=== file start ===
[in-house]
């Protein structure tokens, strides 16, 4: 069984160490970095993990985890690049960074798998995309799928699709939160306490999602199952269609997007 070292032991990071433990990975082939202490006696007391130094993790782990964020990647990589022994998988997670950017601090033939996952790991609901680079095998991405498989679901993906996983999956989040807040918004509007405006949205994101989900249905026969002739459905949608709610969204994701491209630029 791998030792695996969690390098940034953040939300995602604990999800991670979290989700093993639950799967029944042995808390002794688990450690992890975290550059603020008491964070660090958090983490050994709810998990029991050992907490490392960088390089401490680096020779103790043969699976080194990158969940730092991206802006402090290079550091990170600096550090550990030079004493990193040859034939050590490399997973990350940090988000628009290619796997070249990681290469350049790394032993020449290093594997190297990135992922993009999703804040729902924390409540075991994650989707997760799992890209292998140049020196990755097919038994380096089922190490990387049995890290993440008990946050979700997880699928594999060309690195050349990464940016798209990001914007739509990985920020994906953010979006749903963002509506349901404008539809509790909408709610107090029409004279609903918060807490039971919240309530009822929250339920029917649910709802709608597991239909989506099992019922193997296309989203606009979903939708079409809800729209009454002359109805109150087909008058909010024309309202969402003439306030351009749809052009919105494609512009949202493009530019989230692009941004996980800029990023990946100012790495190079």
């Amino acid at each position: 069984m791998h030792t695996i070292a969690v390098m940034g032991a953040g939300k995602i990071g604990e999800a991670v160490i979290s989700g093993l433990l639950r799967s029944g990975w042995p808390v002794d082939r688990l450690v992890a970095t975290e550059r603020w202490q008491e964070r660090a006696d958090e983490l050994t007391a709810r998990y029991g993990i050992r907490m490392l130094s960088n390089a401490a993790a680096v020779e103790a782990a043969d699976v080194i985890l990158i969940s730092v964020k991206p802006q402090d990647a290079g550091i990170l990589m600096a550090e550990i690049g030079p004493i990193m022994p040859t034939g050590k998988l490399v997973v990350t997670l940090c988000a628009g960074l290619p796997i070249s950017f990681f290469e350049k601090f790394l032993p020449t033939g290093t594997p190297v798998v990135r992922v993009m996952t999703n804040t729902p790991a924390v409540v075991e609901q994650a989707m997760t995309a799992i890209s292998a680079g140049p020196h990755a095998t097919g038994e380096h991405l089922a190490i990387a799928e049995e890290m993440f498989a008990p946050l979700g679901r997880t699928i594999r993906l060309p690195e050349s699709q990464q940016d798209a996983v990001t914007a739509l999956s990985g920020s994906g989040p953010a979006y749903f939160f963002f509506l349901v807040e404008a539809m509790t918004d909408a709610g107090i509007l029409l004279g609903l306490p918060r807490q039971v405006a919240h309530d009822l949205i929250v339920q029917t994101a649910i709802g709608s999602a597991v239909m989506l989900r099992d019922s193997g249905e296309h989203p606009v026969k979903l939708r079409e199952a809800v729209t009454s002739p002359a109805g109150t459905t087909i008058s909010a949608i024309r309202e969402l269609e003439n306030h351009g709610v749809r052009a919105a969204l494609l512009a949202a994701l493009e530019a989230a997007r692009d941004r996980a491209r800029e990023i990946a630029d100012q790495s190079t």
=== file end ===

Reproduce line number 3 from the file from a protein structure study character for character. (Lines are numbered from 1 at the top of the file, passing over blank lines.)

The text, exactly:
């Amino acid at each position: 069984m791998h030792t695996i070292a969690v390098m940034g032991a953040g939300k995602i990071g604990e999800a991670v160490i979290s989700g093993l433990l639950r799967s029944g990975w042995p808390v002794d082939r688990l450690v992890a970095t975290e550059r603020w202490q008491e964070r660090a006696d958090e983490l050994t007391a709810r998990y029991g993990i050992r907490m490392l130094s960088n390089a401490a993790a680096v020779e103790a782990a043969d699976v080194i985890l990158i969940s730092v964020k991206p802006q402090d990647a290079g550091i990170l990589m600096a550090e550990i690049g030079p004493i990193m022994p040859t034939g050590k998988l490399v997973v990350t997670l940090c988000a628009g960074l290619p796997i070249s950017f990681f290469e350049k601090f790394l032993p020449t033939g290093t594997p190297v798998v990135r992922v993009m996952t999703n804040t729902p790991a924390v409540v075991e609901q994650a989707m997760t995309a799992i890209s292998a680079g140049p020196h990755a095998t097919g038994e380096h991405l089922a190490i990387a799928e049995e890290m993440f498989a008990p946050l979700g679901r997880t699928i594999r993906l060309p690195e050349s699709q990464q940016d798209a996983v990001t914007a739509l999956s990985g920020s994906g989040p953010a979006y749903f939160f963002f509506l349901v807040e404008a539809m509790t918004d909408a709610g107090i509007l029409l004279g609903l306490p918060r807490q039971v405006a919240h309530d009822l949205i929250v339920q029917t994101a649910i709802g709608s999602a597991v239909m989506l989900r099992d019922s193997g249905e296309h989203p606009v026969k979903l939708r079409e199952a809800v729209t009454s002739p002359a109805g109150t459905t087909i008058s909010a949608i024309r309202e969402l269609e003439n306030h351009g709610v749809r052009a919105a969204l494609l512009a949202a994701l493009e530019a989230a997007r692009d941004r996980a491209r800029e990023i990946a630029d100012q790495s190079t």